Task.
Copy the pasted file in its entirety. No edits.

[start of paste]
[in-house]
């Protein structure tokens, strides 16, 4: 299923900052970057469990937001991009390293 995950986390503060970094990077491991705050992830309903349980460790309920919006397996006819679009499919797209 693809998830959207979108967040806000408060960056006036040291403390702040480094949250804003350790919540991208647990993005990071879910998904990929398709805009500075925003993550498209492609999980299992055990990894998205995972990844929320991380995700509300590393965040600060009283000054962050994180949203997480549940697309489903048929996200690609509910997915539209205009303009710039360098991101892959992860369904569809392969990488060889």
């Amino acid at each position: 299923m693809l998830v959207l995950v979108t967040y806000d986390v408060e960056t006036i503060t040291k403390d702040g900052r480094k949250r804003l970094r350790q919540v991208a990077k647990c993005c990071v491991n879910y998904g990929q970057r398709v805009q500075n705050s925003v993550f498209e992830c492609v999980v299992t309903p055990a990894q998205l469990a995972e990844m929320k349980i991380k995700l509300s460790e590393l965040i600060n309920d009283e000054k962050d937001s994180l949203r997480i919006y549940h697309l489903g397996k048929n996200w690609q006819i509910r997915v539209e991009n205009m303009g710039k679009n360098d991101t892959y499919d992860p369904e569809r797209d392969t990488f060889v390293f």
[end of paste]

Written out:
[in-house]
């Protein structure tokens, strides 16, 4: 299923900052970057469990937001991009390293 995950986390503060970094990077491991705050992830309903349980460790309920919006397996006819679009499919797209 693809998830959207979108967040806000408060960056006036040291403390702040480094949250804003350790919540991208647990993005990071879910998904990929398709805009500075925003993550498209492609999980299992055990990894998205995972990844929320991380995700509300590393965040600060009283000054962050994180949203997480549940697309489903048929996200690609509910997915539209205009303009710039360098991101892959992860369904569809392969990488060889």
């Amino acid at each position: 299923m693809l998830v959207l995950v979108t967040y806000d986390v408060e960056t006036i503060t040291k403390d702040g900052r480094k949250r804003l970094r350790q919540v991208a990077k647990c993005c990071v491991n879910y998904g990929q970057r398709v805009q500075n705050s925003v993550f498209e992830c492609v999980v299992t309903p055990a990894q998205l469990a995972e990844m929320k349980i991380k995700l509300s460790e590393l965040i600060n309920d009283e000054k962050d937001s994180l949203r997480i919006y549940h697309l489903g397996k048929n996200w690609q006819i509910r997915v539209e991009n205009m303009g710039k679009n360098d991101t892959y499919d992860p369904e569809r797209d392969t990488f060889v390293f």